The Truman State University Career Center and Study Abroad office partnered up to teach students how to market their study abroad experiences to future employers.
The workshop began with career ready coach Kara Levery asking everyone about their experiences studying abroad or if they had an intent to try. After talking about their experiences, Levery asked students to write a reflection on what they learned while they were away.
Students were asked to write about who they could talk to in order to learn more about the study abroad experience, and how they could use it to its full potential through relations and connections with anyone in the professional world. Connections are some of the strongest media for applying for a position in any area. It’s also important to understand what a student wants out of their career. It helps the student become much more marketable to career paths in their future.
After writing, the group began to make 30-second commercials to communicate their experiences to have the greatest impact upon a listener using the STAR method: Situation, Task, Action and Reaction. This section taught how to make a great first impression to an interviewer. Students learned the proper way to give a handshake and spoke to one another about who they were, what they majored in, their strengths, goals, accomplishments and how they can be a benefit to an organization.
The event wasn’t just a way to learn how to market study abroad experiences — it was a way to learn how to get through an interview. Giving a proper handshake and making appropriate eye contact are key to meeting an interviewer. It’s best to try and keep statements brief, concise and purposeful. This was an extremely important section for anyone who gets nervous about interviews.
Levery said she wanted to teach this workshop because she enjoyed her own study abroad experiences when she was a student.
“I graduated from Truman in 2009 and I studied abroad in 2007,” Levery said. “I did the Costa Rica summer study abroad trip with faculty members and with Truman Peers, which was actually a big group that year. I came back not only with having had that personal growth opportunity, built language acquisition, and skills, but also with some really strong friendships. Not only with folks that I got to meet that still live in Costa Rica, but also with my classmates.”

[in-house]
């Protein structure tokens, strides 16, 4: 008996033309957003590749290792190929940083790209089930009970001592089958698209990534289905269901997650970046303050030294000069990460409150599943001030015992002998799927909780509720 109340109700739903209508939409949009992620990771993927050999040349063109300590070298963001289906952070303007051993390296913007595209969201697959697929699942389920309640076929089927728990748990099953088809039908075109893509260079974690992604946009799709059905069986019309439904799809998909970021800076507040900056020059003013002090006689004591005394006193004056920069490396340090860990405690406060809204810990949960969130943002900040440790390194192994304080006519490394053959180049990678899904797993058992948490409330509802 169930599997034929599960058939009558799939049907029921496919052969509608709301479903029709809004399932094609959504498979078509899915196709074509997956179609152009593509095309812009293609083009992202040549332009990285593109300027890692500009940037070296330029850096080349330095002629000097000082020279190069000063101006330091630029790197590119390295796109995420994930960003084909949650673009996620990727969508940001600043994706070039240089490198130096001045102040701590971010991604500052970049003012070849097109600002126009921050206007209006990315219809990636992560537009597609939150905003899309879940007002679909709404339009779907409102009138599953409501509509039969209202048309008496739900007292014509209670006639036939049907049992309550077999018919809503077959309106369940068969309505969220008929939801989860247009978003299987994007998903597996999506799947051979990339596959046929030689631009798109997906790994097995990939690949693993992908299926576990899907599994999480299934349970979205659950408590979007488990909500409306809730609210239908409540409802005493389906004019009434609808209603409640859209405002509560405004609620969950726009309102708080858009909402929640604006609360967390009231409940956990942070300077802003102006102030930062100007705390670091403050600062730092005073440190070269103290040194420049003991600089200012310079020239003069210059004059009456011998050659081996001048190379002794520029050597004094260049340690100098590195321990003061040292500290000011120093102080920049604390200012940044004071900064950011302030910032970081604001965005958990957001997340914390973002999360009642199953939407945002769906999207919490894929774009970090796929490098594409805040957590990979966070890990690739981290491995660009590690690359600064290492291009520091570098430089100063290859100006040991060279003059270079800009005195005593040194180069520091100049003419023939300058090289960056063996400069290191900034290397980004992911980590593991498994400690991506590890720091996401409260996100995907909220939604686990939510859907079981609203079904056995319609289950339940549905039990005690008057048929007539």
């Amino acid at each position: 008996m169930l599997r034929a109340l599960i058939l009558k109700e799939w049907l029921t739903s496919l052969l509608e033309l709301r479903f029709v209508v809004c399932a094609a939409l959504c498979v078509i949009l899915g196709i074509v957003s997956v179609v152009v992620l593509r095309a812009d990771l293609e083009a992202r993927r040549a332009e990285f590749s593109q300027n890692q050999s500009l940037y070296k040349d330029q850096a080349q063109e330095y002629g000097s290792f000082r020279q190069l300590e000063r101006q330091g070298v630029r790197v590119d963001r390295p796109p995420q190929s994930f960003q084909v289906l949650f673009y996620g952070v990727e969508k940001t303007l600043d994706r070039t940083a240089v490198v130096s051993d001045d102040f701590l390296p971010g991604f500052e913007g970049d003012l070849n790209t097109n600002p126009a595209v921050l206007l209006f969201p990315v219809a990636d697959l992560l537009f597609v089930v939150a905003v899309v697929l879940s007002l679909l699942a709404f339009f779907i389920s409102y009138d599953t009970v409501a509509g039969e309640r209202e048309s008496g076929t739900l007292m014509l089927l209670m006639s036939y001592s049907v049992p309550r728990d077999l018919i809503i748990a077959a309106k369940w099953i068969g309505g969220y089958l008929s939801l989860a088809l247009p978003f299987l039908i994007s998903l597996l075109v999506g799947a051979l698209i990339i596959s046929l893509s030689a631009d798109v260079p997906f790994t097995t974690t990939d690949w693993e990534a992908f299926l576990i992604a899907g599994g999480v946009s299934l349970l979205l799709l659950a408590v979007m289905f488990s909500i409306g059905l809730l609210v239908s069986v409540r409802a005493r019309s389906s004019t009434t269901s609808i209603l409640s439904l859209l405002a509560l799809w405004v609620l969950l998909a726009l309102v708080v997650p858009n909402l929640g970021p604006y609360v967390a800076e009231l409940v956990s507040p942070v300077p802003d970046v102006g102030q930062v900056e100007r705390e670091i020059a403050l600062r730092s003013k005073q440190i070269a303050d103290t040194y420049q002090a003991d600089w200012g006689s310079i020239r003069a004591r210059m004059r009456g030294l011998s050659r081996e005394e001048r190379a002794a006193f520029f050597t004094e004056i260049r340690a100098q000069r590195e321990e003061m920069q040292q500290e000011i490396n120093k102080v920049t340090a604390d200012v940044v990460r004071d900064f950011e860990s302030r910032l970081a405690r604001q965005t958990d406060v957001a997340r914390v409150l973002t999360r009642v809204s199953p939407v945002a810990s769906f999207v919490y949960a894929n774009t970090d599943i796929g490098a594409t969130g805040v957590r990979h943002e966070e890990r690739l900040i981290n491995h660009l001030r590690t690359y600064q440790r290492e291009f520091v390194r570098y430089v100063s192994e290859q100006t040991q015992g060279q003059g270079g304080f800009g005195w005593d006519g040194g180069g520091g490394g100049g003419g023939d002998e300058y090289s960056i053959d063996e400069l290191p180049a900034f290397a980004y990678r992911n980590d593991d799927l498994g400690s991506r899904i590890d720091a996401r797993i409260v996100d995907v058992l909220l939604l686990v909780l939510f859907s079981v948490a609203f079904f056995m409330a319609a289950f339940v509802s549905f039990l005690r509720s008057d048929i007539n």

The presentation was also given last November after the study abroad office reached out to the Career Center. Levery said the Career Center is always available to help students with moving on to the next step into a career field and that this is just one area they wanted to utilize.
“This is the best time in your life to study abroad,” Levery said. “It’s very rare that you’re going to have another three or four months and just split to do really in-depth activities like study abroad and have a transformational experience. Even if you have to go through a few storms, figuratively or literally, you’re always going to come back as a more developed person.”
The study abroad office is always open to help students with their choices as well. Student worker Matt Buchheit said the office advisers can walk anyone interested through the process of studying abroad with tips and guides. The office hangs up posters, puts on workshops and hosts the Study Abroad Fair for anyone interested. He said studying abroad is a way to be totally immersed in a new culture, which provides new ways to think about problems and solutions.
Buchheit said the experience is something that isn’t for everyone, but that perspective on things bigger than Kirksville can’t be learned anywhere else. He said the best time to try studying abroad is sometime early in the college career to take classes that can transfer back to Truman.
“Studying abroad is an experience that can test you — just like any other experience in life, things that don’t kill you help you grow as a person,” Buchheit said.
With cooperation from the Career Center, the workshop is just one of the resources offered to anyone interested in using their experience for the professional world. Buchheit said the event is always a united effort and the Career Center is always great to work with.